More and more people are now living alone, which means more people are renting accommodation. Busy careers and the desire to travel extensively also mean that the average age of first-time buyers is increasing. As a result a wide range of mortgages are now available for people looking to invest in property to let. Buy-to-let mortgages offer home owners the opportunity to purchase additional properties which they can use to rent out to tenants. This additional investment can be used as an extra income or as a future asset. So is buy-to-let right for you? Take a look at this brief guide and find out how you can get the best return on your buy-to-let investment.
Why buy to let?
Over time, property is a sound bet for a good return on investment. The home you purchased ten years ago is likely to have risen in value way above the normal rate of inflation and in some cases prices have doubled over that period!
Investing in property therefore, can be a worthwhile investment, and if you rent out the property you will be able to keep up the repayments on your additional mortgage.
With more people renting rather than buying you shouldn’t have much trouble finding tenants, but it’s worth checking beforehand that you’re not purchasing a property in an area that already has more supply than demand.
It’s also easier now to evict troublesome tenants. The 1988 Housing Act has given landlords more power to evict repeat offenders.
Investment or Income?
Essentially, purchasing an additional property is an investment, which means you must decide whether you want to help that investment to grow or use it as additional income. If growth is your primary goal then city centre locations can offer high levels of return. However, as the majority of rental property is concentrated in city centres, competition for tenants is usually higher.
If you’re looking to use your rental property as a vehicle for additional income, then consider suburban areas where properties will generally be cheaper and the rent lower, so relative returns are likely to be greater over the long term.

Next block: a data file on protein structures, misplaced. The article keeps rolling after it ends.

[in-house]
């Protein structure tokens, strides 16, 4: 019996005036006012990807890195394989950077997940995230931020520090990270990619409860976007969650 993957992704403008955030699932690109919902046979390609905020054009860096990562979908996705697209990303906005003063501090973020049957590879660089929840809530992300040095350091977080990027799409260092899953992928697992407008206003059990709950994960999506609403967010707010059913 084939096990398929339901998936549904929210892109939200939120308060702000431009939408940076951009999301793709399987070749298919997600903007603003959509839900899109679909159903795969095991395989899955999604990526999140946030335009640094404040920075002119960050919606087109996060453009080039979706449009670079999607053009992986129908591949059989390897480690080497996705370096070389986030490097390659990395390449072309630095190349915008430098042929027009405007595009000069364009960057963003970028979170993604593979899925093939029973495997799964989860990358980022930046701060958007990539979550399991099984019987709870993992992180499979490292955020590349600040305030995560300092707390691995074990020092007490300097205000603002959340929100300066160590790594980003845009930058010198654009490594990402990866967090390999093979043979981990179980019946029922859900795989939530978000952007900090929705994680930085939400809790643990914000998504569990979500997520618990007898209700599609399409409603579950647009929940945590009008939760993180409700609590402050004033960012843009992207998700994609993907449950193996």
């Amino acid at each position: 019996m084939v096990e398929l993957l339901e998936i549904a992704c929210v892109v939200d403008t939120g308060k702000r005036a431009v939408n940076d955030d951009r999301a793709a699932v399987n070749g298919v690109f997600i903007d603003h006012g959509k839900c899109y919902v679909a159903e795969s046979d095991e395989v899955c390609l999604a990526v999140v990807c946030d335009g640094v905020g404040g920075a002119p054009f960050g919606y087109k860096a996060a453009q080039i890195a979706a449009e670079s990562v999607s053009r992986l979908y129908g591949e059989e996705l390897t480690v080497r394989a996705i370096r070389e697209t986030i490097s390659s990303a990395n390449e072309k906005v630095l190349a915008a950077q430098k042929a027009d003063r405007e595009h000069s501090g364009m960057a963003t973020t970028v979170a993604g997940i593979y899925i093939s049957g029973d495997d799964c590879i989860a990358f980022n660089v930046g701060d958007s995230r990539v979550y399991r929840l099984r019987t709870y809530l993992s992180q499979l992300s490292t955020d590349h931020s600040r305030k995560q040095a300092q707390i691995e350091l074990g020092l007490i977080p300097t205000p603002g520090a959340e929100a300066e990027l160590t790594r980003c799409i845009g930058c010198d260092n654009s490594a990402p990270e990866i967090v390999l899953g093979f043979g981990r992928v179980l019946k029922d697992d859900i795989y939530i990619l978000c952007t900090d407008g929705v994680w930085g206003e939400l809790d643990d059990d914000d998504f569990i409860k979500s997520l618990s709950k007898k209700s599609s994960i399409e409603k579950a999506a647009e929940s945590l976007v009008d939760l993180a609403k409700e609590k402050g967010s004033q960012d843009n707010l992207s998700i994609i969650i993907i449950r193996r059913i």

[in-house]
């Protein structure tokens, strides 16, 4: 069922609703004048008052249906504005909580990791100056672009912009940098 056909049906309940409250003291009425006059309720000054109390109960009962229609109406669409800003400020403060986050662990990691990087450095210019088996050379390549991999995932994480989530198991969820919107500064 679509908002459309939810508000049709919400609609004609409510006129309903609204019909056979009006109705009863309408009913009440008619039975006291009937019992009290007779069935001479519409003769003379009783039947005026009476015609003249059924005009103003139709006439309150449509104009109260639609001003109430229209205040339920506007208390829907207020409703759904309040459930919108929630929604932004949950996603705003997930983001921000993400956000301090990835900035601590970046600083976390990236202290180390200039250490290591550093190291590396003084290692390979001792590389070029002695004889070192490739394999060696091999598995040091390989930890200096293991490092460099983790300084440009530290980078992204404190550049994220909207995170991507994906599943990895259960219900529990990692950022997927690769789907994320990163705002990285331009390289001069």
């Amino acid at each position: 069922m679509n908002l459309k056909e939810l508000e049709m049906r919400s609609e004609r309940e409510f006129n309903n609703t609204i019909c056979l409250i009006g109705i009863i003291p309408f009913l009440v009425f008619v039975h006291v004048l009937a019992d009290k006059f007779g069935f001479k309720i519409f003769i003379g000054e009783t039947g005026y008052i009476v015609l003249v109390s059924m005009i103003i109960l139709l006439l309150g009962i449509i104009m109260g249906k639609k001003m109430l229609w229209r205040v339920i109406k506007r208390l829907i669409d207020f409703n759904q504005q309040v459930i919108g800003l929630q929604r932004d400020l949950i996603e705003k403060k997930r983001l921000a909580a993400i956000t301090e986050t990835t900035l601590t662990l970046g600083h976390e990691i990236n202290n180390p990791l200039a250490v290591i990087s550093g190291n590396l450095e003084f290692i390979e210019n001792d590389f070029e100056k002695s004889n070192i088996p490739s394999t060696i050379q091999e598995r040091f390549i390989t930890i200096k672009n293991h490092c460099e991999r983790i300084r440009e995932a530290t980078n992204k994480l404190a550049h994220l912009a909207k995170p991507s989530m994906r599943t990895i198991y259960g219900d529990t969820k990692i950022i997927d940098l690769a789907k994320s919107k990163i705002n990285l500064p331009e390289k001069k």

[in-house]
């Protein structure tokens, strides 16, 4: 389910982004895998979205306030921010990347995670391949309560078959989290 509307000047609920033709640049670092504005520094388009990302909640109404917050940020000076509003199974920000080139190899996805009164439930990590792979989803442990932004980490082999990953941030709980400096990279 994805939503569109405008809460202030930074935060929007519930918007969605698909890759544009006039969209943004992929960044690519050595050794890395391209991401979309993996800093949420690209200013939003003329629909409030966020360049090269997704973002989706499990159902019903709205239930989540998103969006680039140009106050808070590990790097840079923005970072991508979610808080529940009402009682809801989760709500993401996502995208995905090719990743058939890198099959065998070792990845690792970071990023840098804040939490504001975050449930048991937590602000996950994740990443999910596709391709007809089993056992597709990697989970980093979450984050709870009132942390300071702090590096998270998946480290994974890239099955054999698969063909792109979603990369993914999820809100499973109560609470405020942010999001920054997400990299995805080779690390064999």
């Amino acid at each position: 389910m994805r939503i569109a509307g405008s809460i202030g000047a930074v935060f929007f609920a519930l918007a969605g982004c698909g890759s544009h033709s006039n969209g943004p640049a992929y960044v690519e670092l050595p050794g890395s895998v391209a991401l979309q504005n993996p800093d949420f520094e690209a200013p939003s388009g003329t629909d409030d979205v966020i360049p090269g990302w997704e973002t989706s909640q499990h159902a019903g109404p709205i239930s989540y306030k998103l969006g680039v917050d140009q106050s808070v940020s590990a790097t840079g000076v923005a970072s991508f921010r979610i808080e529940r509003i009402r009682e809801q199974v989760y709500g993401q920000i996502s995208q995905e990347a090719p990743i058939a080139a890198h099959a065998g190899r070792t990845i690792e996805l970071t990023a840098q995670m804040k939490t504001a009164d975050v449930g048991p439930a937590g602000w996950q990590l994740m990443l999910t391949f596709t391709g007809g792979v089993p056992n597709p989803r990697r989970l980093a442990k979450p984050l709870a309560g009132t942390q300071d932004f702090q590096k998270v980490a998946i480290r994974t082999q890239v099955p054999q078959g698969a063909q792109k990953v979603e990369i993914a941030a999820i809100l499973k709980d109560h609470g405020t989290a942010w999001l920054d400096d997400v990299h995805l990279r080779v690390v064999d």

The Association of Residential Letting Agents (ARLA) estimate that, as a landlord, you should be able to claim gross rent equivalent to between 130% and 150% of the property’s mortgage repayments (interest only).
Once you have found your property, the next step is to find a letting agent to help you draw up the necessary documentation, find suitable tenants and collect rent, that is unless you intend to become a landlord on a full-time basis, and to develop a portfolio of properties to use them as your main income.
Letting agents normally charge around 10%-15% of the agreed rent, but this can vary subject to the work you ask them to do for you. It is advisable to budget for this when you make your initial purchase and set you rent figures.
You should find a letting agent who is a member of ARLA. which means that they must join a bonding scheme which will protect not only your rent but also your tenants’ deposits, should the agent go bust or misappropriate these funds.
As a new landlord your daily responsibilities will largely depend on the level of responsibility and work you agree with the letting agents. However, as the owner, you’ll be responsible for the property’s upkeep, as well as building and contents insurance.
You must also make sure that any gas or electrical equipment passes safety checks and complies with relevant regulations. Remember too, that maintenance costs, such as cleaning, gardening and your agent’s commission can be offset against tax.